As you understand that the next series of questions and the next section of this conversation should focus on. What I’ve talked about on the show before is the existing solutions. And when I say that what I mean is, how are they going about solving whatever that problem is they just mentioned to you today. That’s very important, because that’s what’s going to be that’s what you will be compared against if you’re thinking of proposing a unique solution different than however they’re solving that problem currently. And that’s also what you’re going to need to be able to be as it needs to be faster, cheaper, easier to use whatever it is, you need to figure out how to be better than however they’re doing it today. Otherwise, they’re not going to use your solution. That’s another mistake. That’s often made by nonprofit organizations trying to scale impact with products you need to understand that very well. So that’s the second series of questions and related to that section of the conversation. 

The third is what is the level of performance. So if they have a form of an existing solution to try to solve whatever it is their top problem or the one that you’d like to help solve for them, how well is however they’re solving that today working for them. And then try to break this down as much as you can into something tangible that you can measure. So whatever that problem is, out of 10 times in which they experience it. How many times does the existing solution or however they’re solving that today? How many times out of that 10 doesn’t solve the problem, right? Is it solving it? Seven or eight times out of 10? Or is it solving it two or three times out of 10? This gives you a great perspective for how effective that current solution is that existing solution is. And again, that’s another great baseline for you to compare your solution to terms of if you are deciding whether or not to build a solution to this problem in particular.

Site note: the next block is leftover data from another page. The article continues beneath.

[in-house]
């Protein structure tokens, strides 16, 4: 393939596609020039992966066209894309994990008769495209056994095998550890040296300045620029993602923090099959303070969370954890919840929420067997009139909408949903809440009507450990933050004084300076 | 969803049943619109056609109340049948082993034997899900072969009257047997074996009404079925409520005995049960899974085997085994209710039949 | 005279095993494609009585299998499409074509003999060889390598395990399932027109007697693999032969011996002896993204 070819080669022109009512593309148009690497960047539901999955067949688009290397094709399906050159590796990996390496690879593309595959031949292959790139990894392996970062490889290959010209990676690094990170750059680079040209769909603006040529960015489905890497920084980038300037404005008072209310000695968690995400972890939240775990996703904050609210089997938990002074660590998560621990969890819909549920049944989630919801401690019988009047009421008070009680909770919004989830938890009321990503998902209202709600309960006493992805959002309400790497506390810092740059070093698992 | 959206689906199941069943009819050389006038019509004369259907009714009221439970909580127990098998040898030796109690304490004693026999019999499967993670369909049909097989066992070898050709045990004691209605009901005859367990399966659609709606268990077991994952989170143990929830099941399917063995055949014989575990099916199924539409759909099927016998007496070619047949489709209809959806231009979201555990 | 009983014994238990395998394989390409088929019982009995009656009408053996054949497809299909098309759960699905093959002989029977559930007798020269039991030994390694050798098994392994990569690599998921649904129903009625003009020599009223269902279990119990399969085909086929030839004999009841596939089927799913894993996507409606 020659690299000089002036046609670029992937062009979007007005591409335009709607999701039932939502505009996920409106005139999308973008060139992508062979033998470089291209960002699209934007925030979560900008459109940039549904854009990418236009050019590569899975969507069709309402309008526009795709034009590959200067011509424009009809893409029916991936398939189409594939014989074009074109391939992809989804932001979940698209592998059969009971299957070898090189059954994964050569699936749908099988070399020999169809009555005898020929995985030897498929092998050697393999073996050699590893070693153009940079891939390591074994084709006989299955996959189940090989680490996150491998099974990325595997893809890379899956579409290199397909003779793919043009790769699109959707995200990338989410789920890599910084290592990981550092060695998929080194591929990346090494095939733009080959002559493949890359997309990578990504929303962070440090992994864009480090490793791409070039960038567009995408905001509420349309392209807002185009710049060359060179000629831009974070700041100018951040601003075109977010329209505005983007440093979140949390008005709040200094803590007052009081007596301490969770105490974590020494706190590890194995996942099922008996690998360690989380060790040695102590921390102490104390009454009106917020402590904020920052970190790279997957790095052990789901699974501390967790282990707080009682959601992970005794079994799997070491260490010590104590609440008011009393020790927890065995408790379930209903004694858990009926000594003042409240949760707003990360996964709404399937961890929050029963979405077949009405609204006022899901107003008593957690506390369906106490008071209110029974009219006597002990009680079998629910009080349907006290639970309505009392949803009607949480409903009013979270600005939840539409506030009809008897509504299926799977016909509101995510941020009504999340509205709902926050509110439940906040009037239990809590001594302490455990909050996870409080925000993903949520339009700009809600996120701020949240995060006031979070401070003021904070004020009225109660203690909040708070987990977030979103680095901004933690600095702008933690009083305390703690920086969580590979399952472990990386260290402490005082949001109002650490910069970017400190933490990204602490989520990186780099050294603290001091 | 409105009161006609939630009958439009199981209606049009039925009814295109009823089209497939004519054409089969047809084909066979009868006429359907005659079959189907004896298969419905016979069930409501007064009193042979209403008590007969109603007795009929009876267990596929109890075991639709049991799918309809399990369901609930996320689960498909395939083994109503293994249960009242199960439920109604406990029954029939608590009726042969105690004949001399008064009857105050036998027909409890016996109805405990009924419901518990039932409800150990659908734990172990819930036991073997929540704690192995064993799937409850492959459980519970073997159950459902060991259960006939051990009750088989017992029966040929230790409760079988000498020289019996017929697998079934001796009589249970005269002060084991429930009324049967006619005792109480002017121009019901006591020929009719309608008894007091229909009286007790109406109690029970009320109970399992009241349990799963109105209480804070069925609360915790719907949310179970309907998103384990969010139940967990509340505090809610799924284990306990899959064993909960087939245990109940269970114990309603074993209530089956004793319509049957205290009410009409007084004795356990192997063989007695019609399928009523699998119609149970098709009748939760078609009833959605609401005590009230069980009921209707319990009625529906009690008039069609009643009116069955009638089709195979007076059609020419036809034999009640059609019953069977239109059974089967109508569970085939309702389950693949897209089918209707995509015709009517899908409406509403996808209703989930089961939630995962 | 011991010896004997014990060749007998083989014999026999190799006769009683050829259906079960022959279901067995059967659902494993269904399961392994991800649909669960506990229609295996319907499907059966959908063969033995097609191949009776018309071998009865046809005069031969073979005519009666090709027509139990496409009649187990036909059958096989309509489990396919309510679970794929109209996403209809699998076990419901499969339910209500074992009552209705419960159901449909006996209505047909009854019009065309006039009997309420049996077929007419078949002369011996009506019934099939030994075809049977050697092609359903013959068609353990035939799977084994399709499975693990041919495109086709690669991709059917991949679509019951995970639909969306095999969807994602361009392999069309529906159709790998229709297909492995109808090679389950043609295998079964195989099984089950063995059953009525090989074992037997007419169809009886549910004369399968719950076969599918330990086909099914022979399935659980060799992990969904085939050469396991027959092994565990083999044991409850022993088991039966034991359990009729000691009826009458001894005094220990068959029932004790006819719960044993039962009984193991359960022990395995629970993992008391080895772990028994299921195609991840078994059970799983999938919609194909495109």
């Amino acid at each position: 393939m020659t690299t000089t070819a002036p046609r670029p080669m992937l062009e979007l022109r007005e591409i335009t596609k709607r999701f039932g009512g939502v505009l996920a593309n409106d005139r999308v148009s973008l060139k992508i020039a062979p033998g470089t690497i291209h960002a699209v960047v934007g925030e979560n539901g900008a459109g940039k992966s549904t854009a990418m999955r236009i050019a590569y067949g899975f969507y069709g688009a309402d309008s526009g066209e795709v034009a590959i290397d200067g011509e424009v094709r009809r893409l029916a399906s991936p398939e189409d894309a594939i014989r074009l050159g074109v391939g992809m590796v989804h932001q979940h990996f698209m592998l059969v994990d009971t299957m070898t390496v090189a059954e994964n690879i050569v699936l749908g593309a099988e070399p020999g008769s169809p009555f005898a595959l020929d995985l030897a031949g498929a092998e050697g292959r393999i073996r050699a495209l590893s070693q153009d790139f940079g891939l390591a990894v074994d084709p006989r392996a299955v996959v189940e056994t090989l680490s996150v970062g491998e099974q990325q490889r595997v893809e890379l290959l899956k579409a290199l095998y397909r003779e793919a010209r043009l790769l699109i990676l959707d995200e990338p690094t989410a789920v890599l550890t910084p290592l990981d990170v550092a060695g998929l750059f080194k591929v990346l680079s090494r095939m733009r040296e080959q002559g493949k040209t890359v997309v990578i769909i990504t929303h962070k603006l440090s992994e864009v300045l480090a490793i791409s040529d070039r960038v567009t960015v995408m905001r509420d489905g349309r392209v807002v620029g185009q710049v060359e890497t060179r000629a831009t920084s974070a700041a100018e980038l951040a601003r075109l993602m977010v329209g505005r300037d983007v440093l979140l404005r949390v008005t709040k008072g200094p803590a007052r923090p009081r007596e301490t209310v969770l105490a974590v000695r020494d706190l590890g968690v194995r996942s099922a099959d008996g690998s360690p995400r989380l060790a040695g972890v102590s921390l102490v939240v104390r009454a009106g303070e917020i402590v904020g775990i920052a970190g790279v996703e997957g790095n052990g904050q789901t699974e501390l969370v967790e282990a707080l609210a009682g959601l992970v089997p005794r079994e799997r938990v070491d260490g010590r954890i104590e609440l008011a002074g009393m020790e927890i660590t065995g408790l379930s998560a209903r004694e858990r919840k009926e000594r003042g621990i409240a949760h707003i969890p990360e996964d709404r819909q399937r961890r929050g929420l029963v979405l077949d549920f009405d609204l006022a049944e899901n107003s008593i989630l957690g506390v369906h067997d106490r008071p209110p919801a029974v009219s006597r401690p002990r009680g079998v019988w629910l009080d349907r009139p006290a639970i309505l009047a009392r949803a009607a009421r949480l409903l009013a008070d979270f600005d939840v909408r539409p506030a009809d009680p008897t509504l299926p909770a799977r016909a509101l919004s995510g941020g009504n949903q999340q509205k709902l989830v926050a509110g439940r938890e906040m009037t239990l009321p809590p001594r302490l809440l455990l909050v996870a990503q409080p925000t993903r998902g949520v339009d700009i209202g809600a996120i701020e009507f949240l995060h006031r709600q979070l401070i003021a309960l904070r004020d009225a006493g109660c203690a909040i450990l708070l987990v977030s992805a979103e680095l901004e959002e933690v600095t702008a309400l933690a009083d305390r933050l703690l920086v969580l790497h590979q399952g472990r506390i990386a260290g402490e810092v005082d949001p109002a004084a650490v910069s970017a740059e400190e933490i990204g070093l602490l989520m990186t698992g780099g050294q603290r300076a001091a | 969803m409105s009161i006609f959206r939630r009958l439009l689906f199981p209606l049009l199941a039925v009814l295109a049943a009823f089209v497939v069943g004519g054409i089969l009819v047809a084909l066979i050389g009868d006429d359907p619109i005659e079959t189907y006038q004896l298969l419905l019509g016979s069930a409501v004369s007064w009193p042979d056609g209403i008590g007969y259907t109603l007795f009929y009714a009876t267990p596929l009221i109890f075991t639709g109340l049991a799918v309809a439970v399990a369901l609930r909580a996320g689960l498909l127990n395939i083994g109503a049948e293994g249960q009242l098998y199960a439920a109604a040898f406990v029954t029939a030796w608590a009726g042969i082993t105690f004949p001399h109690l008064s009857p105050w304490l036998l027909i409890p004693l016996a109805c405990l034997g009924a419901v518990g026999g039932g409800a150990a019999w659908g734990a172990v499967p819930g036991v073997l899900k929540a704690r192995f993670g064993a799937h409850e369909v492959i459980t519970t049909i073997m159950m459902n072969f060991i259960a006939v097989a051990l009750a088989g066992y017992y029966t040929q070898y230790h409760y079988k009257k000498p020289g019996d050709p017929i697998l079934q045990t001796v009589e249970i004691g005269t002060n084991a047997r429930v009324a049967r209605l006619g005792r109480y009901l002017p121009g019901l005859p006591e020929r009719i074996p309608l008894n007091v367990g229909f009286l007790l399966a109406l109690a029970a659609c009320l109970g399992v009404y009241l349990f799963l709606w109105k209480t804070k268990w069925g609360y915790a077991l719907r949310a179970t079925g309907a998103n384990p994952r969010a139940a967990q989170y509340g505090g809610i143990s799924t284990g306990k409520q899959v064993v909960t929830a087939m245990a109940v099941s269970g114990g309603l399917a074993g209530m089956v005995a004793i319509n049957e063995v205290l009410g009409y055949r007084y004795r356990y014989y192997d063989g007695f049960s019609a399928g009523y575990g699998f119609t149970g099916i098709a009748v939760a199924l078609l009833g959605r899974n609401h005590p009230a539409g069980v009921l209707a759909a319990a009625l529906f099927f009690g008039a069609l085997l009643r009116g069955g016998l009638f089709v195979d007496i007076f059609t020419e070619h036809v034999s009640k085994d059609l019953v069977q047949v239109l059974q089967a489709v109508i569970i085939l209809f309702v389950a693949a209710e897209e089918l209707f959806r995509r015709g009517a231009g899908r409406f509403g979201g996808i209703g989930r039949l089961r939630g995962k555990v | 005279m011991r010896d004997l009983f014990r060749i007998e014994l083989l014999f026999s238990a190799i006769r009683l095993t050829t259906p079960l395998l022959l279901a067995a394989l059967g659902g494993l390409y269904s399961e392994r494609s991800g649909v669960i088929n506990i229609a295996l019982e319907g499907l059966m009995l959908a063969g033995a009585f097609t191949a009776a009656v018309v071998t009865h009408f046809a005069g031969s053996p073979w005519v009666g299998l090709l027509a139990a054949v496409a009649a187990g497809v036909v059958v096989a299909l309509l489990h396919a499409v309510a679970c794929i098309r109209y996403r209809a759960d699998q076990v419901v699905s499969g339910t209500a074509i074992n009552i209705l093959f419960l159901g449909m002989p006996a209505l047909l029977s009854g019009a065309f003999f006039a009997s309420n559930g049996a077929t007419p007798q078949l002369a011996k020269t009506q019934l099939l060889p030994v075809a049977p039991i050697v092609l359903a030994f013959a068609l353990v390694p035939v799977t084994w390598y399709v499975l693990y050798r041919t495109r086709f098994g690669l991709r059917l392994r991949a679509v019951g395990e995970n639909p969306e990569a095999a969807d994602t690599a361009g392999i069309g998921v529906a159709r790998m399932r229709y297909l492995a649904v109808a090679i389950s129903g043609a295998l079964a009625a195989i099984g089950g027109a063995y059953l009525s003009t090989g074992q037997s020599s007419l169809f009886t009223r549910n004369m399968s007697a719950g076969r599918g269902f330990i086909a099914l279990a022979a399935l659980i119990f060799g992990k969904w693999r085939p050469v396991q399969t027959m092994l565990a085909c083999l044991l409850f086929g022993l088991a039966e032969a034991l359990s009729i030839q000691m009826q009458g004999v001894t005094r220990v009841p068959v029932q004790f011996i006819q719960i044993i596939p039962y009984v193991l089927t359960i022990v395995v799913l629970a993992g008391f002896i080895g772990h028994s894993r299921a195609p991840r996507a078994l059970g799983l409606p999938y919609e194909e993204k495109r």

From there, it’s all about better understanding the area of opportunity to innovate, as I refer to it at times as well too. And some of this data will provide you with some of that insight if the existing solution is rather ineffective. And those numbers are on the lower end than the strength or the area of opportunity to innovate. Here’s probably going to be higher, as will your clients interest in trying to solve that problem in a different more unique way. And this is what we’ve done it for a nonprofit organization in terms of building them an application to help them with what is a financial coaching program. And I’m gonna talk about that in greater detail in a future episode, but you can for now focus on this as a system and consider running a series of interviews that I refer to as customer discovery with whomever it is you’d like to build a potential solution for. In this case, let’s assume that your nonprofit clients to better understand the problems and challenges they have today, how they’re solving them today, and how effective that current is so that you can get a better understanding before you invest. Too much in any form of a solution. What the area of opportunity is and what that looks like in terms of what type of potential you can expect from a potential solution that you might offer your clients to solve this problem.